Aides and allies making concerted effort to get Trump to stop doing daily briefings



After weeks of briefings that sometimes last more than two hours, there is some agreement in the West Wing that some of the news conferences have gone on too long, resulting in a situation where Trump and administration officials simply run out of coronavirus-related questions. The result, aides have noticed, is that the briefings stray into politics instead of the matter at hand.

Friday’s coronavirus task force news briefing was the shortest since the pandemic began, clocking in at 22 minutes. Trump had also taken questions from the press while signing a coronavirus relief spending bill earlier in the day. The previous shortest briefing was 32 minutes.

The briefing came a day after Trump had given a lengthy briefing to the media, at one point suggesting it might be possible to treat coronavirus by injecting people with sunlight or disinfectants. The President was heavily criticized for the dangerous suggestion that disinfectants be put into the human body, with the maker of Lysol — a leading cleaning disinfectant — asking the public to not put its product into their bodies.

“I see the disinfectant — where it knocks it out in a minute, one minute. And is there a way we can do something like that, by injection inside or almost a cleaning?” Trump asked White House coronavirus task force coordinator Dr. Deborah Birx during Thursday’s briefing.

Many close to him believe the daily briefings hurt him more than they help him, with Thursday’s episode being the prime example. The White House spent the last 24 hours attempting to clean up remarks from the President that researchers should look into injecting people with disinfectant or ultraviolet rays to cure coronavirus.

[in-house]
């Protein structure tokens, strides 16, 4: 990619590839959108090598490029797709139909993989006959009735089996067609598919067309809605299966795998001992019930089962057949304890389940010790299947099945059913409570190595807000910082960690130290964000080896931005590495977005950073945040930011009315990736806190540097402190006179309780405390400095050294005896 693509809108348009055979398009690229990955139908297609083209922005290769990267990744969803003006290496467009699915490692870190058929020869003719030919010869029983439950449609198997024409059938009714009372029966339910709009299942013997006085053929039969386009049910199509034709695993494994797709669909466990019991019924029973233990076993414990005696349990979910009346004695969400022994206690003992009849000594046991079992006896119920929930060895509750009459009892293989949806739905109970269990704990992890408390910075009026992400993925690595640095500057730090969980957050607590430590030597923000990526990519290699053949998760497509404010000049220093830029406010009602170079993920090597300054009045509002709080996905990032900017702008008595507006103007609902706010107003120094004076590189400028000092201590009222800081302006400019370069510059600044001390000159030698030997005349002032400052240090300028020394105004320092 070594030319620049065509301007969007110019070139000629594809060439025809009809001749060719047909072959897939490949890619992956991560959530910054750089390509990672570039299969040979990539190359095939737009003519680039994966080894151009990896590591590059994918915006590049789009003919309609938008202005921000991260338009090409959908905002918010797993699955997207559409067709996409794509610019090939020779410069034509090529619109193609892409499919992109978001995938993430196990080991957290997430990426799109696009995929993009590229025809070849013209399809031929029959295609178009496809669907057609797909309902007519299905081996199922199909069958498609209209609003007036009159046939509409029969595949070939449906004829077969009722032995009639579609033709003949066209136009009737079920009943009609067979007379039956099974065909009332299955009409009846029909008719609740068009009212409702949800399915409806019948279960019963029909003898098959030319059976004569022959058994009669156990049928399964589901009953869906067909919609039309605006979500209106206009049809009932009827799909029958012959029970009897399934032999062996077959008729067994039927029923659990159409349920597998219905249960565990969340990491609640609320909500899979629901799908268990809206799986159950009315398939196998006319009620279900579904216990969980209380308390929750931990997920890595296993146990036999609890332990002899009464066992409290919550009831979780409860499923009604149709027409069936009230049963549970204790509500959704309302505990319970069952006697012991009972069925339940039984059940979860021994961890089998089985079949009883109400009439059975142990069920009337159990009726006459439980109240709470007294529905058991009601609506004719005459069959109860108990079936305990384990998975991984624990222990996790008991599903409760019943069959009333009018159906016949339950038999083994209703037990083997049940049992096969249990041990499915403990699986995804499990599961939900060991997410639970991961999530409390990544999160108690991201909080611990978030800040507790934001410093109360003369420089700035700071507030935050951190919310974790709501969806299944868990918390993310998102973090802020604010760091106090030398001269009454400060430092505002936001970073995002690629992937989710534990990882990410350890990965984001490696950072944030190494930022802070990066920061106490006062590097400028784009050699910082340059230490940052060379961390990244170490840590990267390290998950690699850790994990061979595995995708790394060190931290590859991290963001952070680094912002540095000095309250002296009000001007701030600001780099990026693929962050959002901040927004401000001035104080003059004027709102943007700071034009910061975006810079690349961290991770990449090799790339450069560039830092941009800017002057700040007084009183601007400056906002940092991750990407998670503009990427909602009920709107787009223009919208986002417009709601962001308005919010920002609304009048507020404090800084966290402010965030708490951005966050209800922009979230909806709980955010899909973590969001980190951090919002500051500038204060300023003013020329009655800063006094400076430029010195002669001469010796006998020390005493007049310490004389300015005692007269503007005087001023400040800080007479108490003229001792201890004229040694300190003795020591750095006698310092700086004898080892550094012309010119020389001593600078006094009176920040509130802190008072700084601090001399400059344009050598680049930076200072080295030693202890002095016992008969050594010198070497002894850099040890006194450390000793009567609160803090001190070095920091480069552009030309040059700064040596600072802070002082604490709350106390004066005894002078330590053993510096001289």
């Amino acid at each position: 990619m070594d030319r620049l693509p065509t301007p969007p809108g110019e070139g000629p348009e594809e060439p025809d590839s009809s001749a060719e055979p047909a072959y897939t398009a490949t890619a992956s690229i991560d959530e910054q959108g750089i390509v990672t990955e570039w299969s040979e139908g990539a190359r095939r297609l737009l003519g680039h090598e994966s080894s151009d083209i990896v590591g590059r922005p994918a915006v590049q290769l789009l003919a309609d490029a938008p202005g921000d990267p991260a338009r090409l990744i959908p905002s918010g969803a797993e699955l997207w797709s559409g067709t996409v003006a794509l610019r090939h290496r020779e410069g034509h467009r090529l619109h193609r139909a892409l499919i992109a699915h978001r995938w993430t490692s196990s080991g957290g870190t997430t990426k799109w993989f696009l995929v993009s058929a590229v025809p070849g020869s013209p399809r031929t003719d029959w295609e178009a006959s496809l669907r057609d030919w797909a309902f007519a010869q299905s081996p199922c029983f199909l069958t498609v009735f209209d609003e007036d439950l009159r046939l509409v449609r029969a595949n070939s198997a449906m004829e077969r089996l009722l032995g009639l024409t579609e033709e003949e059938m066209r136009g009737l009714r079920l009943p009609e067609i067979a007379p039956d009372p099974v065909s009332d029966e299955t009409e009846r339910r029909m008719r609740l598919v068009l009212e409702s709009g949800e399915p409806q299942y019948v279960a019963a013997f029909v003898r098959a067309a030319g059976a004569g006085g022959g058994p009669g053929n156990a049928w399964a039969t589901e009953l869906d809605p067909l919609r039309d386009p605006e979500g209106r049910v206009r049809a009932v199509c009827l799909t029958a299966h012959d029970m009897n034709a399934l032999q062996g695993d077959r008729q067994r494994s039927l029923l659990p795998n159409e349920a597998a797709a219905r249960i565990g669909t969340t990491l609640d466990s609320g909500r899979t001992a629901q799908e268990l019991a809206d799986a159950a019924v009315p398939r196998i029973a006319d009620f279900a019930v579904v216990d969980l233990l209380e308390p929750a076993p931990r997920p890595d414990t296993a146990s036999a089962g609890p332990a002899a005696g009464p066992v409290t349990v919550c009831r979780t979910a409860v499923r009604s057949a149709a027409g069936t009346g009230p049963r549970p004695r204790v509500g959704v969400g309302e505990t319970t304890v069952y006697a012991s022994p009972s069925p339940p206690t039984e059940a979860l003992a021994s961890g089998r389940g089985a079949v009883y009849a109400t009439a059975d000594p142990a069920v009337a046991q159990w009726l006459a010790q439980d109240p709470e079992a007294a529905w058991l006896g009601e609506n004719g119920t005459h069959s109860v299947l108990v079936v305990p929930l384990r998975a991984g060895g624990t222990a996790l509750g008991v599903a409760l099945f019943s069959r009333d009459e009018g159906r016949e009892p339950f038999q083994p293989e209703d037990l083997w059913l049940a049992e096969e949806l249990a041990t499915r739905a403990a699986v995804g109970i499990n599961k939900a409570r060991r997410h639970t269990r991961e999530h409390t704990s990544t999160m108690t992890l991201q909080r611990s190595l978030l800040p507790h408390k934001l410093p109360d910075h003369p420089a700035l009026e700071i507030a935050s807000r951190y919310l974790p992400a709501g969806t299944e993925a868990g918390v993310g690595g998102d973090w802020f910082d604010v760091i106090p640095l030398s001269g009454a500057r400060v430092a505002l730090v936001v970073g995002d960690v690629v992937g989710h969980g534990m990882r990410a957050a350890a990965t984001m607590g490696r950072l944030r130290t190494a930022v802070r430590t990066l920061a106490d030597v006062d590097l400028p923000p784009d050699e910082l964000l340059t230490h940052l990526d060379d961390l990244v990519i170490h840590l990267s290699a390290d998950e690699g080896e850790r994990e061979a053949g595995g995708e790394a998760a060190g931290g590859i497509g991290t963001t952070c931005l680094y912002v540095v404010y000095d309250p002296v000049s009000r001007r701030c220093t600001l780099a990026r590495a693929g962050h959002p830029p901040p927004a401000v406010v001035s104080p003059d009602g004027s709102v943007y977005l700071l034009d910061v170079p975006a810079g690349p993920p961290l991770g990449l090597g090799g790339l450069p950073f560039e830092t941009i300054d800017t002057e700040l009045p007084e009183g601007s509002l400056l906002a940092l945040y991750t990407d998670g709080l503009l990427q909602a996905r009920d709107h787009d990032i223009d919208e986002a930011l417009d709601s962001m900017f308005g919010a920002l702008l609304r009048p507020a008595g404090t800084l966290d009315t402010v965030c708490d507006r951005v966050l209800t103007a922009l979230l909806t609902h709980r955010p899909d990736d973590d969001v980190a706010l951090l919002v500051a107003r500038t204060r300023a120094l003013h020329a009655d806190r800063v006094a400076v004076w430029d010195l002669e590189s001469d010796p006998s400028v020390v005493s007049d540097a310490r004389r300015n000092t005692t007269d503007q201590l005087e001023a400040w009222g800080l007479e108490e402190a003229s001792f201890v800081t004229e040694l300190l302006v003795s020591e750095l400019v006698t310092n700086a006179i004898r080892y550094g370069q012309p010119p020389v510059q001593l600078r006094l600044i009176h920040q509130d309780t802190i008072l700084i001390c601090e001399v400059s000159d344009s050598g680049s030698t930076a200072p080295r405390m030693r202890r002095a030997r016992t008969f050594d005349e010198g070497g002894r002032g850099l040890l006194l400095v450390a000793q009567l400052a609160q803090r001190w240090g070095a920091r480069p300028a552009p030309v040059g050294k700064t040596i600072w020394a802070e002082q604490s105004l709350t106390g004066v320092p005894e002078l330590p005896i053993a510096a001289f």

A source close to the coronavirus task force said Trump was upset about the “flack” he was taking after those comments and that appears to be part of the reason why the President cut Friday’s briefing short. During the earlier questioning from reporters on Friday, Trump said he was being “sarcastic” with his suggestion that people inject themselves with disinfectant, even though he was clearly being serious during Thursday’s briefing.

One White House official said they asked the President to stop conducting the daily briefings last week but he resisted. Another ally told CNN that this concern is not new among those close to him.

And a separate Trump ally told CNN that Thursday’s briefing is exactly what they were worried about when they begged him not to have such long and freewheeling press conferences — that one day he would just say something completely off the wall and off the rails.

Some White House aides also view an eventual phasing-out of the briefings as a sign from Washington to the country that life is slowing returning to normal. They see the briefings as a set-piece of the crisis era, which Trump is desperate to see end.

Trump has tacitly acknowledged his briefings have become substitutes for the political rallies he’s forgone because of the outbreak. In private, Trump has itched for a return of rallies or at least some type of event out in the country to break up the monotony of the daily briefings. Pence has visited manufacturing plants, something Trump has told aides he’d also like to do soon.

He said last week that walking into the briefing room — where reporters are spread apart and only a few technicians are allowed to operate cameras — isn’t the same.

“I’m looking at this room and I see all this — it loses a lot of flavor,” he said. “It loses, to me, a lot of flavor.”

Just before Friday’s briefing, the White House attempted to remove CNN’s reporter covering the briefing from her assigned seat. The White House Correspondents’ Association makes seat assignments for the briefings, as it has for decades, and the White House does not have input into the seating arrangement.

The source close to the task force said questions have been raised internally about who gets to sit where in the briefing room. There are also questions about who gets to decide the social distancing seating arrangement, and whether the White House or the White House Correspondents’ Association should decide seating arrangements.



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